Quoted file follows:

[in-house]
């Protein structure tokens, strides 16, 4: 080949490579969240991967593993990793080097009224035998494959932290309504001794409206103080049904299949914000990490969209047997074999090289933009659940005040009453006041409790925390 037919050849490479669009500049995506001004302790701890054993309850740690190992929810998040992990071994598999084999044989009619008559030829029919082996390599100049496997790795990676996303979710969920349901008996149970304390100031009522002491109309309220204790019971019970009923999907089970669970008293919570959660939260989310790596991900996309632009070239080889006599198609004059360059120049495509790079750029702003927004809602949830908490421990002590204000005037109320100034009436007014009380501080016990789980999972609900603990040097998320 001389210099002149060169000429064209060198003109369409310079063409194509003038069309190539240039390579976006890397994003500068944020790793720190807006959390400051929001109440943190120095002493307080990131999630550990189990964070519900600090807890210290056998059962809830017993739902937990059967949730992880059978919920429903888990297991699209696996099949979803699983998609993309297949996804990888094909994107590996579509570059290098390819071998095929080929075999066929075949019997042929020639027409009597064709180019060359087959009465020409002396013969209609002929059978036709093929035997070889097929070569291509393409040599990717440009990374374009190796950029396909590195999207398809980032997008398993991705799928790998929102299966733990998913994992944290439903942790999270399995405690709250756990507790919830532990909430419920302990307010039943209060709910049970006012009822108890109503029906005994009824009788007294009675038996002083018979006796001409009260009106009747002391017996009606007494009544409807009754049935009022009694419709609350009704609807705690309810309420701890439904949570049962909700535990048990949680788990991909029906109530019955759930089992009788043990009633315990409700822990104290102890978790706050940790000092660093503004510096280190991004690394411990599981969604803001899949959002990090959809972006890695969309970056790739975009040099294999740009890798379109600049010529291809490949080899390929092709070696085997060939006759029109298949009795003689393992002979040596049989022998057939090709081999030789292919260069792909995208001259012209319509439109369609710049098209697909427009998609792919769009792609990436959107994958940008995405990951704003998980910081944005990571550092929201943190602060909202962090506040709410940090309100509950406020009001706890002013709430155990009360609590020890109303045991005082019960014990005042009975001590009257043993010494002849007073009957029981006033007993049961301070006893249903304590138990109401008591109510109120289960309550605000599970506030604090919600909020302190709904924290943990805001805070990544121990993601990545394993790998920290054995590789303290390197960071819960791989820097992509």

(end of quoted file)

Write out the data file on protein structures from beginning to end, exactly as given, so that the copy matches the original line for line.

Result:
[in-house]
């Protein structure tokens, strides 16, 4: 080949490579969240991967593993990793080097009224035998494959932290309504001794409206103080049904299949914000990490969209047997074999090289933009659940005040009453006041409790925390 037919050849490479669009500049995506001004302790701890054993309850740690190992929810998040992990071994598999084999044989009619008559030829029919082996390599100049496997790795990676996303979710969920349901008996149970304390100031009522002491109309309220204790019971019970009923999907089970669970008293919570959660939260989310790596991900996309632009070239080889006599198609004059360059120049495509790079750029702003927004809602949830908490421990002590204000005037109320100034009436007014009380501080016990789980999972609900603990040097998320 001389210099002149060169000429064209060198003109369409310079063409194509003038069309190539240039390579976006890397994003500068944020790793720190807006959390400051929001109440943190120095002493307080990131999630550990189990964070519900600090807890210290056998059962809830017993739902937990059967949730992880059978919920429903888990297991699209696996099949979803699983998609993309297949996804990888094909994107590996579509570059290098390819071998095929080929075999066929075949019997042929020639027409009597064709180019060359087959009465020409002396013969209609002929059978036709093929035997070889097929070569291509393409040599990717440009990374374009190796950029396909590195999207398809980032997008398993991705799928790998929102299966733990998913994992944290439903942790999270399995405690709250756990507790919830532990909430419920302990307010039943209060709910049970006012009822108890109503029906005994009824009788007294009675038996002083018979006796001409009260009106009747002391017996009606007494009544409807009754049935009022009694419709609350009704609807705690309810309420701890439904949570049962909700535990048990949680788990991909029906109530019955759930089992009788043990009633315990409700822990104290102890978790706050940790000092660093503004510096280190991004690394411990599981969604803001899949959002990090959809972006890695969309970056790739975009040099294999740009890798379109600049010529291809490949080899390929092709070696085997060939006759029109298949009795003689393992002979040596049989022998057939090709081999030789292919260069792909995208001259012209319509439109369609710049098209697909427009998609792919769009792609990436959107994958940008995405990951704003998980910081944005990571550092929201943190602060909202962090506040709410940090309100509950406020009001706890002013709430155990009360609590020890109303045991005082019960014990005042009975001590009257043993010494002849007073009957029981006033007993049961301070006893249903304590138990109401008591109510109120289960309550605000599970506030604090919600909020302190709904924290943990805001805070990544121990993601990545394993790998920290054995590789303290390197960071819960791989820097992509």